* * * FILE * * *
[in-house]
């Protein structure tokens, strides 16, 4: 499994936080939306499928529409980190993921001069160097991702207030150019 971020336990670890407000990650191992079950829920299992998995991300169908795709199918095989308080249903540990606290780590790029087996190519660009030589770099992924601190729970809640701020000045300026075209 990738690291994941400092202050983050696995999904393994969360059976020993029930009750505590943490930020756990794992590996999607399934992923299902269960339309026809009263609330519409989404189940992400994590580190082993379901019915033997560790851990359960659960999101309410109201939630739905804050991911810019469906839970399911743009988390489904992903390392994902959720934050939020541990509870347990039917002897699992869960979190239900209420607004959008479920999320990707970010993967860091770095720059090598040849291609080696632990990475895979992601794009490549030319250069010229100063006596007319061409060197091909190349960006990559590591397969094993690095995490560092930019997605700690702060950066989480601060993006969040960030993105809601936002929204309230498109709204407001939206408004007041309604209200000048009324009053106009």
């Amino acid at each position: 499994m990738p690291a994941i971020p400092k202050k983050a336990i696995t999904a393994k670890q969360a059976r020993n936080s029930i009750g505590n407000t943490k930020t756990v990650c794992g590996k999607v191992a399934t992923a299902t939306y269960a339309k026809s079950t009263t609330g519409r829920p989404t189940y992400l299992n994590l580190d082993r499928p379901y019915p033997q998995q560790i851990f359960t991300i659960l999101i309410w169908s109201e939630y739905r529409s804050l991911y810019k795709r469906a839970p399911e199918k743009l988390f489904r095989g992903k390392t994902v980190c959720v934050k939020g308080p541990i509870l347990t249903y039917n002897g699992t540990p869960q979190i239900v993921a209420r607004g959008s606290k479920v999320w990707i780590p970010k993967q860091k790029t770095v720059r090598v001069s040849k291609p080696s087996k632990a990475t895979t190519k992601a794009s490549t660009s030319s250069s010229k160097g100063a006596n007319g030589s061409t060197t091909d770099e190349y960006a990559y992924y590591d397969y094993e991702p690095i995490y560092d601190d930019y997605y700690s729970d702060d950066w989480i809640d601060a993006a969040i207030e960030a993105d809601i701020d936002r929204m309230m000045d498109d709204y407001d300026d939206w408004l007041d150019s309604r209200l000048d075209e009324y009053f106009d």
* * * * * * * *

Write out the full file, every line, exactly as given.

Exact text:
[in-house]
């Protein structure tokens, strides 16, 4: 499994936080939306499928529409980190993921001069160097991702207030150019 971020336990670890407000990650191992079950829920299992998995991300169908795709199918095989308080249903540990606290780590790029087996190519660009030589770099992924601190729970809640701020000045300026075209 990738690291994941400092202050983050696995999904393994969360059976020993029930009750505590943490930020756990794992590996999607399934992923299902269960339309026809009263609330519409989404189940992400994590580190082993379901019915033997560790851990359960659960999101309410109201939630739905804050991911810019469906839970399911743009988390489904992903390392994902959720934050939020541990509870347990039917002897699992869960979190239900209420607004959008479920999320990707970010993967860091770095720059090598040849291609080696632990990475895979992601794009490549030319250069010229100063006596007319061409060197091909190349960006990559590591397969094993690095995490560092930019997605700690702060950066989480601060993006969040960030993105809601936002929204309230498109709204407001939206408004007041309604209200000048009324009053106009």
């Amino acid at each position: 499994m990738p690291a994941i971020p400092k202050k983050a336990i696995t999904a393994k670890q969360a059976r020993n936080s029930i009750g505590n407000t943490k930020t756990v990650c794992g590996k999607v191992a399934t992923a299902t939306y269960a339309k026809s079950t009263t609330g519409r829920p989404t189940y992400l299992n994590l580190d082993r499928p379901y019915p033997q998995q560790i851990f359960t991300i659960l999101i309410w169908s109201e939630y739905r529409s804050l991911y810019k795709r469906a839970p399911e199918k743009l988390f489904r095989g992903k390392t994902v980190c959720v934050k939020g308080p541990i509870l347990t249903y039917n002897g699992t540990p869960q979190i239900v993921a209420r607004g959008s606290k479920v999320w990707i780590p970010k993967q860091k790029t770095v720059r090598v001069s040849k291609p080696s087996k632990a990475t895979t190519k992601a794009s490549t660009s030319s250069s010229k160097g100063a006596n007319g030589s061409t060197t091909d770099e190349y960006a990559y992924y590591d397969y094993e991702p690095i995490y560092d601190d930019y997605y700690s729970d702060d950066w989480i809640d601060a993006a969040i207030e960030a993105d809601i701020d936002r929204m309230m000045d498109d709204y407001d300026d939206w408004l007041d150019s309604r209200l000048d075209e009324y009053f106009d």